Featured Fellow Series: An Interview with Andrea Dean

Andrea Dean is a 2013-2014 BALLE Local Economy Fellow. Based on Hawai’i Island, Andrea works on projects that support the growth of a local, sustainable economy, with a sweet spot for growing the local food system. BALLE recently sat down with her to talk about indigenous food culture, myths about the Hawaiian economy, and a rant on the future of funding in the Localist movement.

BALLE: What is the story about how the food economy became so central to your life, both personally and professionally?

Andrea Dean: Good question. I’ve been asking myself the same thing recently! I do not come from a farm. I was not raised on a farm. I was not around or exposed to farmers. I grew up in New York in a very suburban area for the first half of my life, and a rural area for the second half, but we were not food producers. We did not interact with food producers. I came into it here in Hawai’i by an interest in what are central issues here – and which are becoming central issues all over the world – which are issues of food and energy security.

Here, we are in a very vulnerable position with respect to food and fuel. We import about 85% of everything that we eat here, meaning it comes in on barges and airplanes. I became very interested in that as an issue because it touches on so many different areas of our lives. Eating is such an essential act. Eating touches so many different areas of our lives–health, community, local economy, waste in the landfill, use of fuels and energy, and of course food insecurity.

There are also issues around land use and agricultural lands being turned into developments or urban areas. In Hawaii, political, social, demographic, and economic changes have caused food production to move away from traditional cultural systems.

All of those things are connected to eating, so back in 2006, I decided to do a very personal experiment by eating 100% locally grown food for three months. Through that experience, I learned from the ground up about all the issues and met many amazing people who were working to re-localize food production. That is how I originally became directly engaged in the issue.

BALLE: So doing the experiment was what propelled you into this work?

AD: Yes. I had been researching the issues prior to that, but doing the experiment was what really activated me. It was the act that started me on the path to this work.

BALLE: Some of your work is focused on revitalizing traditional food crops. What opportunities and challenges have come up in the intersection between indigenous food culture and the local economy movement?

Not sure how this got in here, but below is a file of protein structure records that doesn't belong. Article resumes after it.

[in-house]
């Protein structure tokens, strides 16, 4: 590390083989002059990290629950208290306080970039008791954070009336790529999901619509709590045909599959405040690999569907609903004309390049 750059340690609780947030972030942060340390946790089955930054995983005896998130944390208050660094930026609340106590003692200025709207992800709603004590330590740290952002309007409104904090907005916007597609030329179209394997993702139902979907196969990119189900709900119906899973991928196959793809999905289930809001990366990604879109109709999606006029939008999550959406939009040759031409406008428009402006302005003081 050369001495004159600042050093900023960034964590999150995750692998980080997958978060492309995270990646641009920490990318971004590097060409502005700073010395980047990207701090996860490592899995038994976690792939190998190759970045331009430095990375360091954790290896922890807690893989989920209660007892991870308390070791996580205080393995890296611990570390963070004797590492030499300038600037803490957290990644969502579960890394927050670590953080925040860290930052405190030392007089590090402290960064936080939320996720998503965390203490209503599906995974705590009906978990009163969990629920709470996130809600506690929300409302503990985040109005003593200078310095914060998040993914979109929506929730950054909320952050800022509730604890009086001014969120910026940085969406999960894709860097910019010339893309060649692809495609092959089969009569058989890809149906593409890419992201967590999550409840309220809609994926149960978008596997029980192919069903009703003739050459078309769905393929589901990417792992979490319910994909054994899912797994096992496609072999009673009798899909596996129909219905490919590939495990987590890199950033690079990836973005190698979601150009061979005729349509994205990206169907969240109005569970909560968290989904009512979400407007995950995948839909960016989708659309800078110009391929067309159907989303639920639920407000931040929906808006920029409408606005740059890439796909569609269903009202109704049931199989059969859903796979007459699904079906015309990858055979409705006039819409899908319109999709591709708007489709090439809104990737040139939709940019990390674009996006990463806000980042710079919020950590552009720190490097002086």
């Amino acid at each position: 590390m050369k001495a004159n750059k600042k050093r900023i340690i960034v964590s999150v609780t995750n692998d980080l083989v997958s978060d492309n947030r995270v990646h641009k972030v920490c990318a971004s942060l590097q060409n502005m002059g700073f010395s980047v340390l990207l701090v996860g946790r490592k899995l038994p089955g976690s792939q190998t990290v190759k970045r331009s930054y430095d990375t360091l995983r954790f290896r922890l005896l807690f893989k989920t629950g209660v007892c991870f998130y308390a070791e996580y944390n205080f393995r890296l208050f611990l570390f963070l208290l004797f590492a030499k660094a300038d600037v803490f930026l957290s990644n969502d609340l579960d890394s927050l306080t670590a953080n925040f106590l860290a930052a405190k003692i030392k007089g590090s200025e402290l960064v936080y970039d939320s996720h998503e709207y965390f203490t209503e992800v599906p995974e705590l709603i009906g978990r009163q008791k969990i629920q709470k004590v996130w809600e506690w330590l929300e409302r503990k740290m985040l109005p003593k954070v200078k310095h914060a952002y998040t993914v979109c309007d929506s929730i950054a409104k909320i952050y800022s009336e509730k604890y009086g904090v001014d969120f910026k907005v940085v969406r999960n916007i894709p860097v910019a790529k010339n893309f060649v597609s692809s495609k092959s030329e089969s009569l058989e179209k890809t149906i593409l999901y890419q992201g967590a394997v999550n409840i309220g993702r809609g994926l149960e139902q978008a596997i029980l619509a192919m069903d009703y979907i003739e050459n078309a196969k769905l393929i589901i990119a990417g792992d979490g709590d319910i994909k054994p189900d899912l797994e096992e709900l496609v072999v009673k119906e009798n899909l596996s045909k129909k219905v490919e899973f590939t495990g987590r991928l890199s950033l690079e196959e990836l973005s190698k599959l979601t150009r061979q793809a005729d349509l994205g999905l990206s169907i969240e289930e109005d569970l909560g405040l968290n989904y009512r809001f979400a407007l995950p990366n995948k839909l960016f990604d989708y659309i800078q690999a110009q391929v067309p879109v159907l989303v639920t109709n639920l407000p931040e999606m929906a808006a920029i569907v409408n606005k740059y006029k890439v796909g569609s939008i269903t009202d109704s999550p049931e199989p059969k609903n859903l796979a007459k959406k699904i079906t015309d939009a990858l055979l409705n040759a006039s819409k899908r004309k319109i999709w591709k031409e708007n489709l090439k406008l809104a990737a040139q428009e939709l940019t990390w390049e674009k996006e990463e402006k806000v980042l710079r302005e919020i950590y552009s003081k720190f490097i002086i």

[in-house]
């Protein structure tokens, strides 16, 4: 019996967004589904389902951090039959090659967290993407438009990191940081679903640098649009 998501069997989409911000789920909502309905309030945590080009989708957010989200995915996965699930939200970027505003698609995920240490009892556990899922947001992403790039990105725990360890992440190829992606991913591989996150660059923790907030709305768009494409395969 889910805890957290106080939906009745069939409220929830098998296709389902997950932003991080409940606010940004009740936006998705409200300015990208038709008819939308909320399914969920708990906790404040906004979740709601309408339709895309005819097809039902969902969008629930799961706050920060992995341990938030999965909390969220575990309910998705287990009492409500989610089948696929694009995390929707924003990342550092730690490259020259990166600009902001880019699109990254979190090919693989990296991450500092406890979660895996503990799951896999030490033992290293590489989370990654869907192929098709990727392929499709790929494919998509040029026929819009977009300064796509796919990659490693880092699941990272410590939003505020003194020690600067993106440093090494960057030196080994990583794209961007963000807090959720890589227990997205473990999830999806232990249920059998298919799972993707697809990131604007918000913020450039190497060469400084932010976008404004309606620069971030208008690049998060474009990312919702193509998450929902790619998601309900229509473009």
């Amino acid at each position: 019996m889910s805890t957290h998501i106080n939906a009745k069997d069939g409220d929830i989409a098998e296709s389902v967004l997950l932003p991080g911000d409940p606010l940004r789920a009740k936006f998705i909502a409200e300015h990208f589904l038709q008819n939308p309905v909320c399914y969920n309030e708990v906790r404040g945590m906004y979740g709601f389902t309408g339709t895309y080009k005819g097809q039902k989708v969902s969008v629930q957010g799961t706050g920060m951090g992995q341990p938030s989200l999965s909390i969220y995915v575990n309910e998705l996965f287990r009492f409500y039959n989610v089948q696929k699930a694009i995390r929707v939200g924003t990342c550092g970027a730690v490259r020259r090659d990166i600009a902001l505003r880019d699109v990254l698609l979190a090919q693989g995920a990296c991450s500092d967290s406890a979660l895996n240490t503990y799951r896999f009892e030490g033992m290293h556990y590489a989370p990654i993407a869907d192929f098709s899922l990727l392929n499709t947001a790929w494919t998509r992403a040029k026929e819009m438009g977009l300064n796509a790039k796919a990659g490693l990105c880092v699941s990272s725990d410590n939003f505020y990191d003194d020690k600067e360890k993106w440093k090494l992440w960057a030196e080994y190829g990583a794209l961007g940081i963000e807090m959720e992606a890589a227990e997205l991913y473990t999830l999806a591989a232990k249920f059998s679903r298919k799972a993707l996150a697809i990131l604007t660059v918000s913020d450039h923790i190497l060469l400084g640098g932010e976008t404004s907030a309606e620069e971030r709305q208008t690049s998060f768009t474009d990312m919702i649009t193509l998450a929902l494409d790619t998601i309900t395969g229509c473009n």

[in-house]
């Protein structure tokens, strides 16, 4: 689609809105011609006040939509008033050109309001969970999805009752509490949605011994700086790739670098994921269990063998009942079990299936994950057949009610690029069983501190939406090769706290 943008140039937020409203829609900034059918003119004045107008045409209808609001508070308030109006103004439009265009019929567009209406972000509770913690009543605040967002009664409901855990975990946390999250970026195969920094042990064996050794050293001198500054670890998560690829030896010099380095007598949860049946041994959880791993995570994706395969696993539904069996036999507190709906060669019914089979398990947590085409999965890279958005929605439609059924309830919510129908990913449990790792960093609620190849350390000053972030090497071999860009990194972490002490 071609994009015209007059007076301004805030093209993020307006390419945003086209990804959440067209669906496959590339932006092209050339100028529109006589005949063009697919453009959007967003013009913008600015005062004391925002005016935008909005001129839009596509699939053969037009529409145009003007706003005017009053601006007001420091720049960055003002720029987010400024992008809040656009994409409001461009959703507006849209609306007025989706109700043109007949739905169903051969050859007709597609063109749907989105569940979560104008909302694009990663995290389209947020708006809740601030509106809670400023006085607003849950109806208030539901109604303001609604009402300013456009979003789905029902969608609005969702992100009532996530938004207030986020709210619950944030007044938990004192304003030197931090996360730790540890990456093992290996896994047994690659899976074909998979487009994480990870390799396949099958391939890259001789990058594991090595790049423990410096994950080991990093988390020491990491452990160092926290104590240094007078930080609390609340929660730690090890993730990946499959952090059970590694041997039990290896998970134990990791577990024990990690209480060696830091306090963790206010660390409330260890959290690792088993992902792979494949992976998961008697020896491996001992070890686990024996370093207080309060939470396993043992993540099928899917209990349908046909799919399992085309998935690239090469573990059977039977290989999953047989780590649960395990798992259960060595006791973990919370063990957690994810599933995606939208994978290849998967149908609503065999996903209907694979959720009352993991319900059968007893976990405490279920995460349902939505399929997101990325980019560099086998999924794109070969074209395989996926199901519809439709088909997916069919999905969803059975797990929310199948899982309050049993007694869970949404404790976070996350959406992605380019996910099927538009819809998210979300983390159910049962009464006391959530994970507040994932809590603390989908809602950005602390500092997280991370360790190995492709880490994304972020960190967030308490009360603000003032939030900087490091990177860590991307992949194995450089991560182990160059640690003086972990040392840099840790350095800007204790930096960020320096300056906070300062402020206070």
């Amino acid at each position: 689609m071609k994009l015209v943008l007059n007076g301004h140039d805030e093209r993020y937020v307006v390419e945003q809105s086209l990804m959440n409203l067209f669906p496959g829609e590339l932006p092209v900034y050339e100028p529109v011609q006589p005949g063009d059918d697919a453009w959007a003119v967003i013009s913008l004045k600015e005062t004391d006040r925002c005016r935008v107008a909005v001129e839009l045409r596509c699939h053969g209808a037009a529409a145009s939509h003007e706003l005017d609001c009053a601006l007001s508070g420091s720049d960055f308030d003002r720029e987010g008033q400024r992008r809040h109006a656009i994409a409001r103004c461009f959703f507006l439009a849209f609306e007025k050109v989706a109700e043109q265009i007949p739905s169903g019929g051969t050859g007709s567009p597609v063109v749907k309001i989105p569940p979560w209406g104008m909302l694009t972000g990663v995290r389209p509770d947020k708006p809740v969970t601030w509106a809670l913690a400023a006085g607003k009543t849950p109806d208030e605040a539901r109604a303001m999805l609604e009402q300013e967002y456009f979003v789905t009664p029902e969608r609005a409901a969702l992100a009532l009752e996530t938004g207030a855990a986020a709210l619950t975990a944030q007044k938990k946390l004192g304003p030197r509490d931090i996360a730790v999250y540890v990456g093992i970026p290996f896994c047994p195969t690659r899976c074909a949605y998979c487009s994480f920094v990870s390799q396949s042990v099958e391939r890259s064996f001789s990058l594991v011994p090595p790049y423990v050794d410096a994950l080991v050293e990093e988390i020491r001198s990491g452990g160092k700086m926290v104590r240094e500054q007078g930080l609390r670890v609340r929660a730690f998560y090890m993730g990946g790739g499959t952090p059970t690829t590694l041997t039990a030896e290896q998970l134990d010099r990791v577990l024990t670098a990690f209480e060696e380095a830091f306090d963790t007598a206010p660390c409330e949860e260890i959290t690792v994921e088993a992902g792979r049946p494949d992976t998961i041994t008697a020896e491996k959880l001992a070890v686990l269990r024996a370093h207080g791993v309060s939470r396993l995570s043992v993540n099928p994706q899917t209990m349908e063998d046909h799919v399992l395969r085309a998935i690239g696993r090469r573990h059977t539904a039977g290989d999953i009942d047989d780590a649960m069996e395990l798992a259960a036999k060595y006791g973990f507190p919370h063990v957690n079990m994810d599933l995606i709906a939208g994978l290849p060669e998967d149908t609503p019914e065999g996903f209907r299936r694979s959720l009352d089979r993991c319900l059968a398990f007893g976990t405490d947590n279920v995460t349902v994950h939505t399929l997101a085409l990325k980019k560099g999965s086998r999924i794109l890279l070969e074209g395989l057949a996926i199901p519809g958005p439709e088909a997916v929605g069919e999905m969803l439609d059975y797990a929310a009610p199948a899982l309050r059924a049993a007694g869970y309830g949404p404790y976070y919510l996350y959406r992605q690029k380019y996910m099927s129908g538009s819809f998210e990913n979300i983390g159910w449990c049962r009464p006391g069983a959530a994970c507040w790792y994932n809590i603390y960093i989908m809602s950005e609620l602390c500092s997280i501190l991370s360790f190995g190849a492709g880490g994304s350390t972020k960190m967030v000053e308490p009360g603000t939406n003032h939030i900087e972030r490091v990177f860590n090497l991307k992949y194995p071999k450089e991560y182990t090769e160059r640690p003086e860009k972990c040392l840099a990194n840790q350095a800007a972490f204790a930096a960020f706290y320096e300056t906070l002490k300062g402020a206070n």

AD: I am not native to Hawaii, so I can’t speak as an indigenous person to this question. I have the good fortune to work on two project teams that focus on traditional crops–The Ho’oulu ka ‘Ulu project which is working to revitalize breadfruit, and the Palili ‘O Kohala project which is a community economic development project based on taro production.

At the Ho’oulu ka ‘Ulu project, we have had success in raining awareness about breadfruit as an underutilized food source. As a result, more trees are being planted and the market demand is growing. Breadfruit is an abundant community food that people enjoy sharing with each other, and it’s also a great substitute for other starches that we import (such as the potato). We have been very mindful that while we want to help build the market and create economic opportunities for people who grow and use breadfruit, we don’t want to turn breadfruit into a plantation “commodity” crop. The tree needs to be treated respectfully, like the sacred food source that it is, not as a food commodity to be grown for profit. The Hawaiians did grow breadfruit in large groves, but they were inter-planted with other traditional crops, part of a holistic system of food production.

BALLE: What projects are you spending time on right now?

AD: The North Kohala Eat Locally Grown campaign is a project to localize our food system here in North Kohala. We have a community goal to produce 50% of the food our community eats by the year 2018, and I have worked to develop a community-based strategic plan and spearhead several initiatives to help accomplish that goal. One of our projects this year is to develop agricultural tourism in North Kohala as a way to create another income stream for local farmers. So come visit if you are on Hawaii Island! We also run the EBT (SNAP) booth at the Hawi Farmers Market, by facilitating the taking of SNAP (formerly known as food stamps) at the Farmers market we are increasing access to locally grown foods for low-income families and creating an additional revenue stream for farmers.

As mentioned above, the Ho’oulu ka ‘Ulu project to revitalize breadfruit for food security is also one of my main projects right now. The project is a partnership of Hawaii Homegrown Food Network and the Breadfruit Institute of the National Tropical Botanical Garden; I am one of three co-directors of that project. We harvest breadfruit that is not being utilized and distribute it to the food insecure. We are also working with a Hawai’i State Department of Agriculture grant to help develop the market for breadfruit. This year we will roll out a public education campaign that highlights the benefits of breadfruit and encourages import substitution of breadfruit for inferior starches, such as the potato, that we bring in from elsewhere. The project also includes distributing breadfruit trees and encouraging tree planting, as well as doing other outreach and education about breadfruit.